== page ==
Did you hear about the product called Airborne that wanted to advertise? In the quirky spot appears none other than quirky Mickey Rooney. It seems the ole chap is on a sauna (cringe) in a towel, someone coughs and the towel drops only to see his bare bottom. Well guess what? It got banned. Perhaps there's a little paranoia of one of the funniest/finest (depending what camp you are in) TiVo moments where Justin Timberlake pulled at Janet Jackson's "costume" and her boob popped out. And to think the online ad world seems like the only one accused of being intrusive.
Advertisers are still spending record-breaking prices for spots broadcast by Fox on Feb 6. They average $2.4 million for each 30 seconds, up 4.3 percent from the average price of $2.3 million that advertisers paid CBS for Super Bowl XXXVIII.
To no surprise, you'll see ads from Anheuser-Busch, Ford, General Motors, and McDonald's. What I think you won't see is the campy, less-than-mature stunts of last year's ads after the Jackson incident. Let me refresh your memory: The elderly couple physically fighting over a bag of chips, a man who had a bikini wax by mistake, a flatulent horse, a crotch-biting dog, the Scot with nothing under his kilt... the list goes on.
So were these ads funny? Do you remember them? If so, do you remember the brands they were advertising? Maybe they were funny but then quickly considered tasteless due to the "wardrobe malfunction?"
Let's face it; everyone wants a moment to shine during the Super Bowl. Some of the ads will never air again. This year I think the advertising will be a bit on the "safe" side.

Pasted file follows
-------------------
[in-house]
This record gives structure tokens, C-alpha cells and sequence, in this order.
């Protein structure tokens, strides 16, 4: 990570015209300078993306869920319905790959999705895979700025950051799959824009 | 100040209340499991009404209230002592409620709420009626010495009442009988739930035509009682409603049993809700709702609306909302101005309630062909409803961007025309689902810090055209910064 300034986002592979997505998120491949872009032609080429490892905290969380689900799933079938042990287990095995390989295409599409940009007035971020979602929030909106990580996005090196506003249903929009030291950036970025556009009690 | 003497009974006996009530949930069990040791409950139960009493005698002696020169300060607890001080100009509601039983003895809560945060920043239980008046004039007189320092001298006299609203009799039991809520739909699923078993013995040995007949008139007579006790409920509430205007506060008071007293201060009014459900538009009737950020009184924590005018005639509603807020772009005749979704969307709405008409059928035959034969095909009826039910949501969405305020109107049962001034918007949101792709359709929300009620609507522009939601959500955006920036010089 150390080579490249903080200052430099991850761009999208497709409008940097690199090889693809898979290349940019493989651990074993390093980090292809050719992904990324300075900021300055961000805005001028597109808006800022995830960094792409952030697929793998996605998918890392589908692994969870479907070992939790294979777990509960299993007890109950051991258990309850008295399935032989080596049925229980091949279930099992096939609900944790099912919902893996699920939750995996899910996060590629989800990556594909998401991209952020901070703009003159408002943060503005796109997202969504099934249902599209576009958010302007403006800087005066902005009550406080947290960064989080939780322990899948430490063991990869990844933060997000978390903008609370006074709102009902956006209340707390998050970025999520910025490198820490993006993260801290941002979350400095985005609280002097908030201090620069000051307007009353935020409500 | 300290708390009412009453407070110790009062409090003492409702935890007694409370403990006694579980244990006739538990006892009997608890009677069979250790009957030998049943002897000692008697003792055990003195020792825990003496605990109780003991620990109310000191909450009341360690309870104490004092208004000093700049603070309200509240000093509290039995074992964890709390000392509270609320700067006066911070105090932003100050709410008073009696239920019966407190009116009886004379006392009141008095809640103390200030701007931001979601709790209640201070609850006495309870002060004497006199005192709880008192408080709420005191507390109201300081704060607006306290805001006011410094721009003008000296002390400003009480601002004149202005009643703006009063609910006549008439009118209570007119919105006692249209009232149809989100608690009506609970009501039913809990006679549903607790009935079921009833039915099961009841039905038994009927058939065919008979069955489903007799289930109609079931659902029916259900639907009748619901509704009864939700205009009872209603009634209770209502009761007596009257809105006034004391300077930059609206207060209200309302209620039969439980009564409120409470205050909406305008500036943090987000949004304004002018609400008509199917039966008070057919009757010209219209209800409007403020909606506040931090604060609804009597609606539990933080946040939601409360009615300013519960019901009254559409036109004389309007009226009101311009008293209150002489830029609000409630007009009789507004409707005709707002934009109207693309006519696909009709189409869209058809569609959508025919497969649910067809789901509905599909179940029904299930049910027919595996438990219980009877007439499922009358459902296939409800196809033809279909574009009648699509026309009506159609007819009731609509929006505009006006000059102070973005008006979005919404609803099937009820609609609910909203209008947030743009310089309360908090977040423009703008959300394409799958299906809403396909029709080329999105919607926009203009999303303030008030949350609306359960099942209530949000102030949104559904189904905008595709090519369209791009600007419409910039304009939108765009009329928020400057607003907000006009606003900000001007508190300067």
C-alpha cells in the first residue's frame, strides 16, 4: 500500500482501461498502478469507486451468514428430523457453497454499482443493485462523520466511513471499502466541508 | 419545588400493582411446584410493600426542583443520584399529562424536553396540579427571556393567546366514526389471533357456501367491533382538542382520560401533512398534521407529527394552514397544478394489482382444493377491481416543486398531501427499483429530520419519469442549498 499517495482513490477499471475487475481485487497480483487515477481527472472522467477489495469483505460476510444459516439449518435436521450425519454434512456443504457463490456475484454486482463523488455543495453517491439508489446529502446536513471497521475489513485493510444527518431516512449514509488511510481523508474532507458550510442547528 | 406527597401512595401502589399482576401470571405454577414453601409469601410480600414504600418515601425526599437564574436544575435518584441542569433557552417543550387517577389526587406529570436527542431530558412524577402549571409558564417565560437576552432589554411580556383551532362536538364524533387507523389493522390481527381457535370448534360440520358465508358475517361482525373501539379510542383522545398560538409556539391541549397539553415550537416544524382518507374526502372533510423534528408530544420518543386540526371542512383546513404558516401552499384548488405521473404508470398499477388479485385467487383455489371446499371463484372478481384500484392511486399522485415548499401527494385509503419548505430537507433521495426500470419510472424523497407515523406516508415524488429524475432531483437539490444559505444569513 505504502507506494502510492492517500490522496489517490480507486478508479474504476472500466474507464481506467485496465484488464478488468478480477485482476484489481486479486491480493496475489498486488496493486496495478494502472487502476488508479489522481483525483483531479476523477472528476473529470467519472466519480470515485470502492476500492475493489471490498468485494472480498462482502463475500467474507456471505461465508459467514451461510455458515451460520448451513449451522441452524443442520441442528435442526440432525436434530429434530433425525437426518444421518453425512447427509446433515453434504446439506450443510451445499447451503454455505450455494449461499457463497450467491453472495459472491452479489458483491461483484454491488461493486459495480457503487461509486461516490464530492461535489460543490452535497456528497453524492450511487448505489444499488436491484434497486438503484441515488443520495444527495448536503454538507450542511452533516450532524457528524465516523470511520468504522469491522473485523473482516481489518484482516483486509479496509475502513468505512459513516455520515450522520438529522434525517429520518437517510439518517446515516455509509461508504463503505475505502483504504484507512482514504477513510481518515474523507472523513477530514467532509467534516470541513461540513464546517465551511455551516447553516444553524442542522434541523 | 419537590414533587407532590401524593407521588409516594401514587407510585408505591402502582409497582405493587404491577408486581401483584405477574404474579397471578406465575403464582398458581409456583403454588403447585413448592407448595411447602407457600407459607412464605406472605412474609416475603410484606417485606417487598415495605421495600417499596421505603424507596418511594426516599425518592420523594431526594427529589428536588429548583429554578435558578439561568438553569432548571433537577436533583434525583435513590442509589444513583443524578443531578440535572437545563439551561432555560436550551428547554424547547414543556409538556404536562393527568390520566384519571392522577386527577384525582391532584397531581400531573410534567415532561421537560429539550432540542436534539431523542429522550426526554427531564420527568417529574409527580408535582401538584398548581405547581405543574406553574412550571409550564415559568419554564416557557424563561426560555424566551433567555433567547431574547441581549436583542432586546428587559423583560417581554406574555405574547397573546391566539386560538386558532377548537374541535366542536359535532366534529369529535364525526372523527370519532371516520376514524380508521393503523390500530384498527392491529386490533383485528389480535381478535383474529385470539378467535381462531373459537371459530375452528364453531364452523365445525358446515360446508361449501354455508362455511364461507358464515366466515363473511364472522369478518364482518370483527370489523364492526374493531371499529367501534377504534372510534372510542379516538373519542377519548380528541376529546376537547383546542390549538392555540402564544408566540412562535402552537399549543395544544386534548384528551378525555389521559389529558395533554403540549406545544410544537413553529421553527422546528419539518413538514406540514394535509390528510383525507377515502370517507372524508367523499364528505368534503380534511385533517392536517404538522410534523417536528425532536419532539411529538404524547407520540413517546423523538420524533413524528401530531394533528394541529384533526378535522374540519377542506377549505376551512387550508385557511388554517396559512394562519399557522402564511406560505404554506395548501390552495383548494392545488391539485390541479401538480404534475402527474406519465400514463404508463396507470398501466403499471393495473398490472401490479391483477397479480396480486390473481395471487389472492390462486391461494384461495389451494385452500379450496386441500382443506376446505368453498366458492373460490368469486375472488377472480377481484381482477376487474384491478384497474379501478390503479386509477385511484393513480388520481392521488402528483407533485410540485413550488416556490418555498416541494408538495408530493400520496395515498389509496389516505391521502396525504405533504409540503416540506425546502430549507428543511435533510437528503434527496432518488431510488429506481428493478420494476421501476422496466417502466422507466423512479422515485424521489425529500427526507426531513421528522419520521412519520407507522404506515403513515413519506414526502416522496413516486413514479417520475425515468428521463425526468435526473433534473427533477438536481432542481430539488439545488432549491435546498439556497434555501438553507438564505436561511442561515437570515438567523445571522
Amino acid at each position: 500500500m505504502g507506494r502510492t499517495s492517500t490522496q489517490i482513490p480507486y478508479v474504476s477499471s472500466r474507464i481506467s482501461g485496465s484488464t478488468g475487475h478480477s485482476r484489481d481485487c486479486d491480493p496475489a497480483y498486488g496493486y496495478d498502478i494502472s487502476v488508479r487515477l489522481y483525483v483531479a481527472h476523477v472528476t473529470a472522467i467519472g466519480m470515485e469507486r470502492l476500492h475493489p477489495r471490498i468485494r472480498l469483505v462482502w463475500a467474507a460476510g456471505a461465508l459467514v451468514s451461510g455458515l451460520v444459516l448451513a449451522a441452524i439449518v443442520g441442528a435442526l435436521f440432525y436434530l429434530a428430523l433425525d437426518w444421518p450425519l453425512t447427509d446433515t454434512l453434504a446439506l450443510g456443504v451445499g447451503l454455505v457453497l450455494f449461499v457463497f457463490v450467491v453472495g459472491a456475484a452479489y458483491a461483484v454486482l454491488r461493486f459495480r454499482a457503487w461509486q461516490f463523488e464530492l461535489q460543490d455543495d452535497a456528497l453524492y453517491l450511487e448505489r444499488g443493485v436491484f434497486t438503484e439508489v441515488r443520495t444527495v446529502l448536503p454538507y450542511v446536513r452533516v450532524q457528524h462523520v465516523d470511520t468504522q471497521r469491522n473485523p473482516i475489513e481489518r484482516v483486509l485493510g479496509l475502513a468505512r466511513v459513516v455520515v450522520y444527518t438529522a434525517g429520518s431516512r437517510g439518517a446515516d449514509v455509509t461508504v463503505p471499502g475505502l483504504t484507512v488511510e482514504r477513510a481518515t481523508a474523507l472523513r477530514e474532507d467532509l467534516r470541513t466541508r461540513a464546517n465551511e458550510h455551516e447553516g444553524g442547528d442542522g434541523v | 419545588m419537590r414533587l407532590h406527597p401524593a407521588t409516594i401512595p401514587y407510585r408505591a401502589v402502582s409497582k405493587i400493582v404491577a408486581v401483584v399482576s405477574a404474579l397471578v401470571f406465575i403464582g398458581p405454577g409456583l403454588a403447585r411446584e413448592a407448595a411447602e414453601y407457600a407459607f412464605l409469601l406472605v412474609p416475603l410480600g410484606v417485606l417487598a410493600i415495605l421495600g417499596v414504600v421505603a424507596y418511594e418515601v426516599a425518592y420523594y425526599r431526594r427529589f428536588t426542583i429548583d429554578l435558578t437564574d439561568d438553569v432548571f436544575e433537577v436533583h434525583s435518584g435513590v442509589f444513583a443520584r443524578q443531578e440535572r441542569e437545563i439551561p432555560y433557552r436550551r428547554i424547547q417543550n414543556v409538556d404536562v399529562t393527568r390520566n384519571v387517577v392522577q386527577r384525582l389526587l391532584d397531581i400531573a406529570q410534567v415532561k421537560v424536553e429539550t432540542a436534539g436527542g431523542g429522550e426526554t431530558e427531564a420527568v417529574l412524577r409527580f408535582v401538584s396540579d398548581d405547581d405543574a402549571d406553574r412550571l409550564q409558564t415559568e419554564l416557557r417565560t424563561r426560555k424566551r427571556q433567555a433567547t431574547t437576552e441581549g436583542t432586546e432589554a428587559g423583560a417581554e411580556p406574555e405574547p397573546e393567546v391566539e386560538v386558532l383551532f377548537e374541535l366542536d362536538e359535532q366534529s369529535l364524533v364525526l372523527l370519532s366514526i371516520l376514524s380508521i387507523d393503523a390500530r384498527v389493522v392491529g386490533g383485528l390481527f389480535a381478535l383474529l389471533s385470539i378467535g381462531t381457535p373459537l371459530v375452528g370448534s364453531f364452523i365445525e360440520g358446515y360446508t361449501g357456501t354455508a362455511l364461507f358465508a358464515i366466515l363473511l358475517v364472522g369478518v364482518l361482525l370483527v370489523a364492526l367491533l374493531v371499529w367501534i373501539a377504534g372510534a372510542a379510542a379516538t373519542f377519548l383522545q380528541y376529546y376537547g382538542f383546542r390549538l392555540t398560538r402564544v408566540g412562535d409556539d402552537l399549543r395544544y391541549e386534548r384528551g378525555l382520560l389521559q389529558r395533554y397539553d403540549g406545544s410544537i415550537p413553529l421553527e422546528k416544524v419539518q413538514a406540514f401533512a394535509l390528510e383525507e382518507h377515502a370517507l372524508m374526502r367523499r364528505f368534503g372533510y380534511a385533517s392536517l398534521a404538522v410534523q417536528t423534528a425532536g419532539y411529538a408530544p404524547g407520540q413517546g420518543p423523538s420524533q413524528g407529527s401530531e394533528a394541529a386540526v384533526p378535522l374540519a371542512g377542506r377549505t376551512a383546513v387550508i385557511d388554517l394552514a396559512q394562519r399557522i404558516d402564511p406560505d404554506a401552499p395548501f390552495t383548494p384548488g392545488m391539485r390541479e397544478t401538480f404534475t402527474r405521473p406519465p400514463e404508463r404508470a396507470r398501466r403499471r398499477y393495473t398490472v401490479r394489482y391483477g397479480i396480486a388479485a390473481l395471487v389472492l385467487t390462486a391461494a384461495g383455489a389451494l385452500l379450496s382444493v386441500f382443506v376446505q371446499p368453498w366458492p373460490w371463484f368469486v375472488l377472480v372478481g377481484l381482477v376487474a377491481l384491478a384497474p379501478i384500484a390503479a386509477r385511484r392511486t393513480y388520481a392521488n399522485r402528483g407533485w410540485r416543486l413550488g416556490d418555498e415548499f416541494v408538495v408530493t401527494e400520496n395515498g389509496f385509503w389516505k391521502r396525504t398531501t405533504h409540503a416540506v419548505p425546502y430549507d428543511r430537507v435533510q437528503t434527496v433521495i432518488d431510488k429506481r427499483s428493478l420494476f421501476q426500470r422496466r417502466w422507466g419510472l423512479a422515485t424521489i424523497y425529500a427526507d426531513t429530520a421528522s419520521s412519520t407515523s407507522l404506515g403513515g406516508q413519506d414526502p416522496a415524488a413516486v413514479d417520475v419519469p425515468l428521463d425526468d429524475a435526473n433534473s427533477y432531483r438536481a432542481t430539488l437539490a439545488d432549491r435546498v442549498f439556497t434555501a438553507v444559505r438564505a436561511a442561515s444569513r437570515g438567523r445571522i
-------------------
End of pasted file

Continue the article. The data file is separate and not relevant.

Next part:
They'll be ads for credit cards and banks, Frito-Lay, Pepsi-Cola Co., and Procter & Gamble Co. as well as some newbies from CareerBuilder.com, Novartis (Ciba Vision), and a company that registers domain names called Godaddy.com.
A company called Intelliseek will be watching as Americans hit their computers after the Internet. It said it will conduct a real-time analysis of messages and opinions expressed in millions of Internet Web logs, or blogs, message boards, online communities, and sports enthusiast sites to see if ads were creative enough to trigger discussion. The company will rank buzz by volume, emotion, appeal factors, and penetration among influential consumers.
"Marketers consistently rely on 'water-cooler' effect, which until now couldn't really be measured," said Chief Marketing Officer Pete Blackshaw in a news release. "Intelliseek will audit these ads to see whether they are generating incremental buzz, and we'll carefully monitor whether game-related events or incidents help or hurt advertisers' perceptions among consumers."
Intelliseek also said it is putting together a special panel of consumer bloggers that will critique the ads during the game for a group of participating clients.
Intelliseek operates BlogPulse, which tracks and analyzes more than 3.5 million blogs a day.
As an online advertiser, I salivate at the thought of having the budget spent for one 30-second spot reallocated to a digital marketing campaign. There'd be SEO and paid placement listings, large impact units, integrated messaging online and offline, a contest, a way to garner leads, branding studies... ahh we could do so many things with that kind of cash. Heck, we could probably get months of advertising and impressions with that kind of money. I guess its wishful thinking on my part.
So I'll be geared up with a premier spot on the sofa, surrounded by my friends, munching on low-fat popcorn, ready for the game and the ads. Until then, what do you predict will happen? Do you think last year had enough impact to stifle and/or regulate some of the creativity just dying to come out? Post to the SPIN board and at least one thing is for sure -- we don't have to be exposed to Mickey Rooney's bare behind.